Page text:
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Consumer-tech maker Garmin led the S&P 500 on Wednesday after its quarterly results solidly beat Wall Street’s expectations, sending its shares soaring as much as 10 per cent.
The Swiss-based company, which makes devices such as fitness trackers and car navigation systems, said that revenue grew 10 per cent during the three-month period ending in December to hit $861m compared to a year earlier, a solid beat over the $109.5m expected by Wall Street analysts surveyed by Bloomberg.
For the quarter, net income clocked in at $136.6m, compared to estimates of $109.6m, translating to diluted earnings per share of 72 cents versus expectations of 57 cents.
Garmin said it benefitted from a collective 25 per cent gain in four of its five key divisions – outdoor, fitness, marine and aviation products – compared to a year earlier, with those divisions contributing to 74 per cent of its overall quarterly revenue.
That helped to offset a 17 per cent decline in revenue from its auto segment during the quarter, which the company attributed to an overall decrease in the market for personal navigation devices. Even as the auto division slumps, Garmin on Wednesday unveiled that it had been selected by carmaker BMW to supply infotainment hardware for some of its vehicles.
But a potential boost from the BMW deal may not be enough to boost Garmin’s performance considerably in the coming fiscal year as Garmin said it expects revenue to be flat at $3.02bn in fiscal 2017. The company said that it expected the current growth in the outdoor, fitness, marine and aviation divisions to be offset by “ongoing declines” for personal navigation devices. It also guided for pro forma earnings per share of about $2.65.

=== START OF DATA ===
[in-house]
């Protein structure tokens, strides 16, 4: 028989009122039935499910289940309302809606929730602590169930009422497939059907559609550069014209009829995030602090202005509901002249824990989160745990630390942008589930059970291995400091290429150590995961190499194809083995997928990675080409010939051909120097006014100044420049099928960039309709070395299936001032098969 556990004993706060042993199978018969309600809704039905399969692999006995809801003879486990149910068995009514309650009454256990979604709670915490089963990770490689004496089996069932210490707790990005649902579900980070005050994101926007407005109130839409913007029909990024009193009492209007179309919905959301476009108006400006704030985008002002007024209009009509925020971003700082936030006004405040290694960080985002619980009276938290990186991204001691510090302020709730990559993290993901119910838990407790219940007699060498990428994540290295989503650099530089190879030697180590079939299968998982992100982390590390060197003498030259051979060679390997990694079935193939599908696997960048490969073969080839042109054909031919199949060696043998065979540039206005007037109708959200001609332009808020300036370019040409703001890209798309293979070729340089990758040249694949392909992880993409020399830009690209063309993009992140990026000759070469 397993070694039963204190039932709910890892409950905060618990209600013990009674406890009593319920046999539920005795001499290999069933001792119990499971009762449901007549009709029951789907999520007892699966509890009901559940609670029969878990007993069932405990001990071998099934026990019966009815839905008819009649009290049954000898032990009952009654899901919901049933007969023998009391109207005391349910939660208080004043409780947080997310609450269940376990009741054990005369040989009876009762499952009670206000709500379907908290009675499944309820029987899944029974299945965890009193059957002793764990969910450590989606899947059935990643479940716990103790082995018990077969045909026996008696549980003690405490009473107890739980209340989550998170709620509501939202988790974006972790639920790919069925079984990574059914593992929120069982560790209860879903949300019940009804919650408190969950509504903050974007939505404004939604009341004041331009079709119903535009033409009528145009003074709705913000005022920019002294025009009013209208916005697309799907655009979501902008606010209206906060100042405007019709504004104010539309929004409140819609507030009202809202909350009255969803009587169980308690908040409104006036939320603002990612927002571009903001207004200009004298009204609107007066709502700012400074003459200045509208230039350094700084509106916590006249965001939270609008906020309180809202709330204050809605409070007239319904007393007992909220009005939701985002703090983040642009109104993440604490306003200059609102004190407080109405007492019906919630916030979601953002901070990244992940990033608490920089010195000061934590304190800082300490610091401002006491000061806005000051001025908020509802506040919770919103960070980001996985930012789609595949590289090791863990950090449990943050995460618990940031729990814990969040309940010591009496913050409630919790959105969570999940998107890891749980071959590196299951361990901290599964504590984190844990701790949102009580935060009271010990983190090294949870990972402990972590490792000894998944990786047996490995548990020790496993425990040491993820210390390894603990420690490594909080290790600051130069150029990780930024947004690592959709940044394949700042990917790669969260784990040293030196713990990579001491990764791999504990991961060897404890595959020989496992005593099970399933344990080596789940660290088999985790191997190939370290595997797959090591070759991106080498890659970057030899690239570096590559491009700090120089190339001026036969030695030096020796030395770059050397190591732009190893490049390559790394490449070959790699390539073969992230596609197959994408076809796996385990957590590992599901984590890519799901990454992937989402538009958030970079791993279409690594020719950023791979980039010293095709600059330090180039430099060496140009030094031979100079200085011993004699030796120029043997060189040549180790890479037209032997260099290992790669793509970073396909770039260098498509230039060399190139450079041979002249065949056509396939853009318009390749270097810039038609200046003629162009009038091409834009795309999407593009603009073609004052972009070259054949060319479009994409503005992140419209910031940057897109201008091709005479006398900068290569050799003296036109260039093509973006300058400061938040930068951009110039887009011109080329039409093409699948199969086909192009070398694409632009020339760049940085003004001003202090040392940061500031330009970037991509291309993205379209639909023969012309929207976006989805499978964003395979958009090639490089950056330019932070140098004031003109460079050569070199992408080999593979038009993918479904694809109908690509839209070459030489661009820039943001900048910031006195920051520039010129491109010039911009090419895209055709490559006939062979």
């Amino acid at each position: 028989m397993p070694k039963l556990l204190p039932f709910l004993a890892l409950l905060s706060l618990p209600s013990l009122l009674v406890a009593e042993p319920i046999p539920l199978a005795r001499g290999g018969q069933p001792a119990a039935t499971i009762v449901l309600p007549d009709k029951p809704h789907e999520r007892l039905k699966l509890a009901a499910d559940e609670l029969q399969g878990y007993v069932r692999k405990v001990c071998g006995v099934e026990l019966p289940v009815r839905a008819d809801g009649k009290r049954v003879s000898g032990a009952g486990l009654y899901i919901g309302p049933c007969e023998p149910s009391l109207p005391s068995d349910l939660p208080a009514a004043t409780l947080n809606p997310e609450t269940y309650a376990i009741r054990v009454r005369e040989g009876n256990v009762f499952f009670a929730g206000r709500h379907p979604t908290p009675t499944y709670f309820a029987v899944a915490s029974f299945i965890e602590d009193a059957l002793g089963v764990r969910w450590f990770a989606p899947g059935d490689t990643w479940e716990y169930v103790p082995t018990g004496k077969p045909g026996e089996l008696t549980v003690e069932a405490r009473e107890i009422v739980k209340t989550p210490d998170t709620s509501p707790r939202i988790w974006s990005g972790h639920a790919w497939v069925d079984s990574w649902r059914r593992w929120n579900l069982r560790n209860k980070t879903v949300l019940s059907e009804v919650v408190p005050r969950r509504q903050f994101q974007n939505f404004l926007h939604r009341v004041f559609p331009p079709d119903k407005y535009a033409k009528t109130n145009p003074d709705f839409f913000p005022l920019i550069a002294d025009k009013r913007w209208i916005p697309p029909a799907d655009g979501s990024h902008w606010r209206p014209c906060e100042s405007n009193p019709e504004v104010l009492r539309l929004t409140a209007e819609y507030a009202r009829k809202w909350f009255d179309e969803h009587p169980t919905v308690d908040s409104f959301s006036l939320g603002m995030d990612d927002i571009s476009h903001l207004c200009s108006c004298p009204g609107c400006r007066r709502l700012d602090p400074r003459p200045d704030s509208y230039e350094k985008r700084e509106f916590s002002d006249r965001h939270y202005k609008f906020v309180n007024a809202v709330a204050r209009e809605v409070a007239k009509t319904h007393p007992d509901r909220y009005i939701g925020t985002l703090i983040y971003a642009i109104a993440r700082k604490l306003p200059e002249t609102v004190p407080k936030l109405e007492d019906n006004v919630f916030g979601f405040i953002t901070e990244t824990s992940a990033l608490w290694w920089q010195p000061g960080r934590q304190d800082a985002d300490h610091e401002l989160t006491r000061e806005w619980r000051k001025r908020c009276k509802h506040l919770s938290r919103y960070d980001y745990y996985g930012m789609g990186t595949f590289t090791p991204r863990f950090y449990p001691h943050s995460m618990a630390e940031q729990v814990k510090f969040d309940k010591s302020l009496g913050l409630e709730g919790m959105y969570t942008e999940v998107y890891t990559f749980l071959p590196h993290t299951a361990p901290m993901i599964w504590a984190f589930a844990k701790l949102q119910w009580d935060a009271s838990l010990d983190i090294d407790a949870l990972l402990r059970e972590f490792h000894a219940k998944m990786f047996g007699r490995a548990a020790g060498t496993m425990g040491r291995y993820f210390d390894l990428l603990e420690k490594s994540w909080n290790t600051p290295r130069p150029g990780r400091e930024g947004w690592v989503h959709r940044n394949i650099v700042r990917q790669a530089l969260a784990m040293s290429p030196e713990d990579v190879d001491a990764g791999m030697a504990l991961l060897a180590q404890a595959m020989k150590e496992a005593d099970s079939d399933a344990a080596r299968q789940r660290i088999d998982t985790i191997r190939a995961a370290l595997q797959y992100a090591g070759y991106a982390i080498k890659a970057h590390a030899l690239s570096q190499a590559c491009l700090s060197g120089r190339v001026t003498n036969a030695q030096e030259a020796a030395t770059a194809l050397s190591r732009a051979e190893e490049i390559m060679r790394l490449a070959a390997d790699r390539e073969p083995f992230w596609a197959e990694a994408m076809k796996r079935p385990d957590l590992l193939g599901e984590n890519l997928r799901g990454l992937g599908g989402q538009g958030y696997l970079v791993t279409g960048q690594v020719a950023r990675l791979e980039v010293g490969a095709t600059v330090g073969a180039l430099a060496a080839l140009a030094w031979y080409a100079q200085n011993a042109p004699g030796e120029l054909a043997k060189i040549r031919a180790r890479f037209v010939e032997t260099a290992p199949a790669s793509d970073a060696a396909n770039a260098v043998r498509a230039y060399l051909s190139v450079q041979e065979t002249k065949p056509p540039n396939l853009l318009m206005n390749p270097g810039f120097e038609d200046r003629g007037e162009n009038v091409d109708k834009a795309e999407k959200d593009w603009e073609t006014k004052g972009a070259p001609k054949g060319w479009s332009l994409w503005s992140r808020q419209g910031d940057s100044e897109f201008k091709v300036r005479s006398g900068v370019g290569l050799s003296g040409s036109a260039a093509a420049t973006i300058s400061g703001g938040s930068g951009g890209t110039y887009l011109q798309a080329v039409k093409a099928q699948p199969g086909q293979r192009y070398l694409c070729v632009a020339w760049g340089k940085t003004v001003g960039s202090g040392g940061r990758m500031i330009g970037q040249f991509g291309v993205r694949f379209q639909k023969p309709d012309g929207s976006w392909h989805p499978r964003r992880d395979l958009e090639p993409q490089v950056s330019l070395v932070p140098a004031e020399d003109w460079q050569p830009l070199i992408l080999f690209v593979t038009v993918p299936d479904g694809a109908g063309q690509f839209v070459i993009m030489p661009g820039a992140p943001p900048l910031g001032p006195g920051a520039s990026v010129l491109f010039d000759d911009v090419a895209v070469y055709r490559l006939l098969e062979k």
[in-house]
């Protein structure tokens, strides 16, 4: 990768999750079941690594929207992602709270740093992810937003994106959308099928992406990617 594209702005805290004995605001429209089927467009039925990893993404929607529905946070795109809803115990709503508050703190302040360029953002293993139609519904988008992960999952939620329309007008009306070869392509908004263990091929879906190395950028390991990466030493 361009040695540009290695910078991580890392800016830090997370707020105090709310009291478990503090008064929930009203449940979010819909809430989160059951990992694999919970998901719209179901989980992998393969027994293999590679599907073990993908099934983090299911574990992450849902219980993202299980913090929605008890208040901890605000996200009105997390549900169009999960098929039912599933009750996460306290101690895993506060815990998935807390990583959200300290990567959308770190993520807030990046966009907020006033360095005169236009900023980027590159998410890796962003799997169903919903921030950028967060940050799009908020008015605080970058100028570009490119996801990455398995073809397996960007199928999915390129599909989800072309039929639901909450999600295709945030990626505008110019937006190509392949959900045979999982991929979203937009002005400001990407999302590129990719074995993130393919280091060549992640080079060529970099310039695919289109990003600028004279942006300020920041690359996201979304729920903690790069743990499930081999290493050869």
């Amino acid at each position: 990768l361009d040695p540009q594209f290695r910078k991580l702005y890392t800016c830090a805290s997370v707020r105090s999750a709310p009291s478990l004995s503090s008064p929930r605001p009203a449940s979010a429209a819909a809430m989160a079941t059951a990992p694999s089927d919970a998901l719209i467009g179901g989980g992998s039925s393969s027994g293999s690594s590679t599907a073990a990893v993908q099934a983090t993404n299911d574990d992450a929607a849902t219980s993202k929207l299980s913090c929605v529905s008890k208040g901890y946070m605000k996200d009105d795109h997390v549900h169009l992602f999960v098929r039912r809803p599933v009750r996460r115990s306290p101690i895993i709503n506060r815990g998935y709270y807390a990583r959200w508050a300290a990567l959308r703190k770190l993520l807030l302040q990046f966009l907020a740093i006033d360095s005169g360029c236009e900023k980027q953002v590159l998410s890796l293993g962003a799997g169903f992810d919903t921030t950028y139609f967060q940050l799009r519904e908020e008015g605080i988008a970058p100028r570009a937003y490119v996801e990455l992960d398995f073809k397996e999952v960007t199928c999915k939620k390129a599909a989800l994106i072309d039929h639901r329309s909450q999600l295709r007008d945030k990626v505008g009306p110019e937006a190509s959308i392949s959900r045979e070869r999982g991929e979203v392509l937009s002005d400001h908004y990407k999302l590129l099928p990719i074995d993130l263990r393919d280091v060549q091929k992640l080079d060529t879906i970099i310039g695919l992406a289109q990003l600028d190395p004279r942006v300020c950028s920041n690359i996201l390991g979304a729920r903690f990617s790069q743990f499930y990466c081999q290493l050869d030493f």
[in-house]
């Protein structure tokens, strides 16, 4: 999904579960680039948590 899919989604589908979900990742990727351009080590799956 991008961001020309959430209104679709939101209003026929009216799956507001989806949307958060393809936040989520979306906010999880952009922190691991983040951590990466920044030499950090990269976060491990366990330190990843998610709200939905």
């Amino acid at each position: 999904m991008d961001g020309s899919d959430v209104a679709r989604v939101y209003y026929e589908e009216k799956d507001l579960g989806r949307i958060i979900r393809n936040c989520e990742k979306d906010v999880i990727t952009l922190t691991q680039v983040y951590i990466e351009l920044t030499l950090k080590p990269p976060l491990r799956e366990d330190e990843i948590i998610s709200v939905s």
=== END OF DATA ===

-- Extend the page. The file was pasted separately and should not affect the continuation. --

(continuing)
Garmin chief executive Cliff Pemble described 2016 as a “remarkable year of growth.”
“Entering 2017, we see additional growth opportunities ahead, and we are well-positioned to seize those opportunities with a strong lineup of great products,” he added.
Garmin shares have risen 34 per cent over the past 12 months as it pushes further into the US wearables market, where it competes with companies like FitBit and Apple. After rising 10 per cent in the wake of its earnings announcement, Garmin pared those gains slightly to trade up about 8.5 per cent at pixel time, still strong enough to make it the S&P 500′s biggest gainer thus far on the day.